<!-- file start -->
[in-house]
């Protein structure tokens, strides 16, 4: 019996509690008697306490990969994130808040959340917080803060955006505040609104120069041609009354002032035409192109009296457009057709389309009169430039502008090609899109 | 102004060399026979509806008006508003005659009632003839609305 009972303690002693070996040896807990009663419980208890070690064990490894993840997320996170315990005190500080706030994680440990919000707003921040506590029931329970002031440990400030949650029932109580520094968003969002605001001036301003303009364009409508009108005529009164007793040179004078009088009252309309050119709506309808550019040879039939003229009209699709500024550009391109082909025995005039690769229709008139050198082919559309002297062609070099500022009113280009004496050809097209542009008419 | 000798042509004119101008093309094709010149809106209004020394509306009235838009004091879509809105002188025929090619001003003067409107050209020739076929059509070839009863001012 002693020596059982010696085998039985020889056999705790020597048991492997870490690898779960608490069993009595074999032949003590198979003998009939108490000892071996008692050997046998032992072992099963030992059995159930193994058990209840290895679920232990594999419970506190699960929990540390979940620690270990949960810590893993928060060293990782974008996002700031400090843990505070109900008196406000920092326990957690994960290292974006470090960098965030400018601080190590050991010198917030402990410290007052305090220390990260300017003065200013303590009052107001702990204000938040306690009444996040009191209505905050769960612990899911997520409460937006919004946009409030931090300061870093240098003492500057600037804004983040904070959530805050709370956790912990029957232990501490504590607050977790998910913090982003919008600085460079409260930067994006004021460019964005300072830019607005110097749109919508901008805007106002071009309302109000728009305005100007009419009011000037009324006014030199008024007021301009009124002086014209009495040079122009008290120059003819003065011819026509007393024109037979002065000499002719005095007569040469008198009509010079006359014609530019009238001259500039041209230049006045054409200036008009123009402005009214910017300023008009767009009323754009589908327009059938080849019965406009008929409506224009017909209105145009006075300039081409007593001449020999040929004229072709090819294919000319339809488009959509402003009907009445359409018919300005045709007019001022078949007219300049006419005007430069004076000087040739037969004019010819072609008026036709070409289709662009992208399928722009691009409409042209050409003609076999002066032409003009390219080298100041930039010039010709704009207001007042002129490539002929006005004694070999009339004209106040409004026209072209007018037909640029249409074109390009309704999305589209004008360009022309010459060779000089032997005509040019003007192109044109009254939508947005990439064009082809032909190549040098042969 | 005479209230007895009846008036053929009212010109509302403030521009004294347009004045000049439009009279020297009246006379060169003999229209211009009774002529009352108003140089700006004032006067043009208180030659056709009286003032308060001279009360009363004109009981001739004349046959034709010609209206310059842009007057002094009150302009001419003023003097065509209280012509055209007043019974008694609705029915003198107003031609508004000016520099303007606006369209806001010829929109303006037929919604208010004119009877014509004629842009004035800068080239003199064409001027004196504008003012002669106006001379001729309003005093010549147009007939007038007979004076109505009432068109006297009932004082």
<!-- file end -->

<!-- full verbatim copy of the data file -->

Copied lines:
[in-house]
């Protein structure tokens, strides 16, 4: 019996509690008697306490990969994130808040959340917080803060955006505040609104120069041609009354002032035409192109009296457009057709389309009169430039502008090609899109 | 102004060399026979509806008006508003005659009632003839609305 009972303690002693070996040896807990009663419980208890070690064990490894993840997320996170315990005190500080706030994680440990919000707003921040506590029931329970002031440990400030949650029932109580520094968003969002605001001036301003303009364009409508009108005529009164007793040179004078009088009252309309050119709506309808550019040879039939003229009209699709500024550009391109082909025995005039690769229709008139050198082919559309002297062609070099500022009113280009004496050809097209542009008419 | 000798042509004119101008093309094709010149809106209004020394509306009235838009004091879509809105002188025929090619001003003067409107050209020739076929059509070839009863001012 002693020596059982010696085998039985020889056999705790020597048991492997870490690898779960608490069993009595074999032949003590198979003998009939108490000892071996008692050997046998032992072992099963030992059995159930193994058990209840290895679920232990594999419970506190699960929990540390979940620690270990949960810590893993928060060293990782974008996002700031400090843990505070109900008196406000920092326990957690994960290292974006470090960098965030400018601080190590050991010198917030402990410290007052305090220390990260300017003065200013303590009052107001702990204000938040306690009444996040009191209505905050769960612990899911997520409460937006919004946009409030931090300061870093240098003492500057600037804004983040904070959530805050709370956790912990029957232990501490504590607050977790998910913090982003919008600085460079409260930067994006004021460019964005300072830019607005110097749109919508901008805007106002071009309302109000728009305005100007009419009011000037009324006014030199008024007021301009009124002086014209009495040079122009008290120059003819003065011819026509007393024109037979002065000499002719005095007569040469008198009509010079006359014609530019009238001259500039041209230049006045054409200036008009123009402005009214910017300023008009767009009323754009589908327009059938080849019965406009008929409506224009017909209105145009006075300039081409007593001449020999040929004229072709090819294919000319339809488009959509402003009907009445359409018919300005045709007019001022078949007219300049006419005007430069004076000087040739037969004019010819072609008026036709070409289709662009992208399928722009691009409409042209050409003609076999002066032409003009390219080298100041930039010039010709704009207001007042002129490539002929006005004694070999009339004209106040409004026209072209007018037909640029249409074109390009309704999305589209004008360009022309010459060779000089032997005509040019003007192109044109009254939508947005990439064009082809032909190549040098042969 | 005479209230007895009846008036053929009212010109509302403030521009004294347009004045000049439009009279020297009246006379060169003999229209211009009774002529009352108003140089700006004032006067043009208180030659056709009286003032308060001279009360009363004109009981001739004349046959034709010609209206310059842009007057002094009150302009001419003023003097065509209280012509055209007043019974008694609705029915003198107003031609508004000016520099303007606006369209806001010829929109303006037929919604208010004119009877014509004629842009004035800068080239003199064409001027004196504008003012002669106006001379001729309003005093010549147009007939007038007979004076109505009432068109006297009932004082």